A View from Studio 3: Trammell worthy of HOF
World Series MVP among trophies collected during 20-season career
Here's something to chew on this Thanksgiving. And it has nothing to do with turkey or $100 million free agents. It has to do with the Hall of Fame ballot that was released this week. A yearly event that, this holiday season, got lost a bit because of the monster deals the Red Sox handed out to Pablo Sandoval and Hanley Ramirez.
In the last few days, I've read numerous stories and tweets from members of the Baseball Writers' Association of America about their dilemma in voting for only 10 players eligible for enshrinement while there appears to be more than a dozen deserving players. Because the new candidates are overwhelmingly impressive, a few of the stars from decades gone by will likely suffer. Again. The "what have you done for me lately" factor is in full effect. This fact doesn't bode well for one player in particular who deserves enshrinement but is fading from the radar of today's voters.
As I've discussed many times in "A View from Studio 3," I'm a sucker for the good ol' days. The days when we tuned into the Game of the Week to see the game's greats. Make no mistake, Trammell was one of them. But the further we move from his remarkable career, the slimmer the chances for the former Tigers shortstop to get his due.
With only two years remaining on the Hall of Fame ballot, Trammell has yet to receive more than 36.8 percent of the vote. That was in 2012. Last year, support waned and Trammell got only 20.8 percent. In order to get the necessary 75 percent, he'll need a miracle more impressive than the '69 Mets. But Trammell should still be considered. I heard an argument from a voter that indicated he would not "waste" a vote on a player who will likely not get in.
Huh? How does that make sense? How is a vote "wasted" if it is for a deserving player? If enough voters follow that logic (or lack of logic) there is NO chance Trammell will reach Cooperstown.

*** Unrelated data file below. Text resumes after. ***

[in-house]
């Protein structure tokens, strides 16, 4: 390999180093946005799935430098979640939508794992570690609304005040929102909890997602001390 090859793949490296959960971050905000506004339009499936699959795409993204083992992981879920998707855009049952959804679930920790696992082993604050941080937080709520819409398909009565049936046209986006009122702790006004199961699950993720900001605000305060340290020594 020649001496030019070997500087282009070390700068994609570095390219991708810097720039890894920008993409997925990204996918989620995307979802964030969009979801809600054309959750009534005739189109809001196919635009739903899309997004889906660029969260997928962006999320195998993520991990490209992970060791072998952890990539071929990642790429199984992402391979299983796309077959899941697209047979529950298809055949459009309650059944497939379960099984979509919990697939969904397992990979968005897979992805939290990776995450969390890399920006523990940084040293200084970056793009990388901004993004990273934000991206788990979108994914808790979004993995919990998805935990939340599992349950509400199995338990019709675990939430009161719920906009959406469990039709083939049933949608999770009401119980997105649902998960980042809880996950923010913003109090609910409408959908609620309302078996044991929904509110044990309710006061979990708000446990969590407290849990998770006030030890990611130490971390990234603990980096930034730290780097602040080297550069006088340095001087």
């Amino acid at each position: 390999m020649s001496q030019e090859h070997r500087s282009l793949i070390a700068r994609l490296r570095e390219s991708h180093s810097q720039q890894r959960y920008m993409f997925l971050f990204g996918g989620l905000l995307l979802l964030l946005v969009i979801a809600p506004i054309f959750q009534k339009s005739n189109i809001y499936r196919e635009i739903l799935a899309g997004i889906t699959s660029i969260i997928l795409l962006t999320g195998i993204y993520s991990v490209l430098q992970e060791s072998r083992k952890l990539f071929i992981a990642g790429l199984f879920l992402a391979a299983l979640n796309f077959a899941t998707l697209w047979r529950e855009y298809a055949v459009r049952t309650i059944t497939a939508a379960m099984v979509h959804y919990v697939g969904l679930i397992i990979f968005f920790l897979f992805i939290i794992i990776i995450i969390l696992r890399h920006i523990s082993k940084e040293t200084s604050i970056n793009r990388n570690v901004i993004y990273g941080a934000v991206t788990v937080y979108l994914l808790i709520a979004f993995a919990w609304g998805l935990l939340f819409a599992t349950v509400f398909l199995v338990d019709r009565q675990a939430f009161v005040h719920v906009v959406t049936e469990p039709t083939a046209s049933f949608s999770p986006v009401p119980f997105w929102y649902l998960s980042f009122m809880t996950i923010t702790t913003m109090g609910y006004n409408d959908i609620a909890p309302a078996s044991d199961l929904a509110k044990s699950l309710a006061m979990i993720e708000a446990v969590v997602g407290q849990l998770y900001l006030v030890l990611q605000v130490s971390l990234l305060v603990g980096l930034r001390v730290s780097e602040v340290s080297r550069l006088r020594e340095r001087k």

Given the fact Trammell retired in 1996 and his peak years were in the '80s, many of today's voters never watched the six-time All-Star during his prime. So they'll rely completely on numbers.
Trammell was everything we want in a Hall of Famer, right? He spent his entire 20-year career with one team. He was a World Series champion. Trammell played his best in big moments, as evidenced by his 1984 World Series MVP Award. He played more than 2,100 games at shortstop and collected four Gold Gloves along the way. His defensive prowess was as good and as reliable as any shortstop in the league. Those who remember Trammell's playing days will recall the double-play combination he formed with Lou Whitaker. That marriage lasted longer than most on the field or in real life.
Trammell was a hard-working, blue-collar player who won three Silver Slugger Awards. That's impressive on its face but even more noteworthy when you consider he played in the same league and at the same time as Cal Ripken Jr.
Ripken is not the only Hall of Famer who compares with Trammell in certain areas. Barry Larkin, inducted in 2012 in his third year of eligibility, put together a career that is nearly identical with Trammell's in terms of major and minor statistics. It's uncanny how similar they were over two decades. If you voted for Larkin, how do you not vote for Trammell?
If you extend the comp to another player who starred in the 1980s, you have to consider the career of Ryne Sandberg. Though Sandberg (a 2005 Hall of Fame inductee) played second base, his offensive numbers were also eerily similar to those of Trammell. No need to go through them category by category, because you'll find they are ALL worthy of enshrinement.
The point is, while Hall of Fame voting is subjective and the voters "get it right" the vast majority of the time, they have missed the boat on Trammell -- but there's still a chance to jump on board.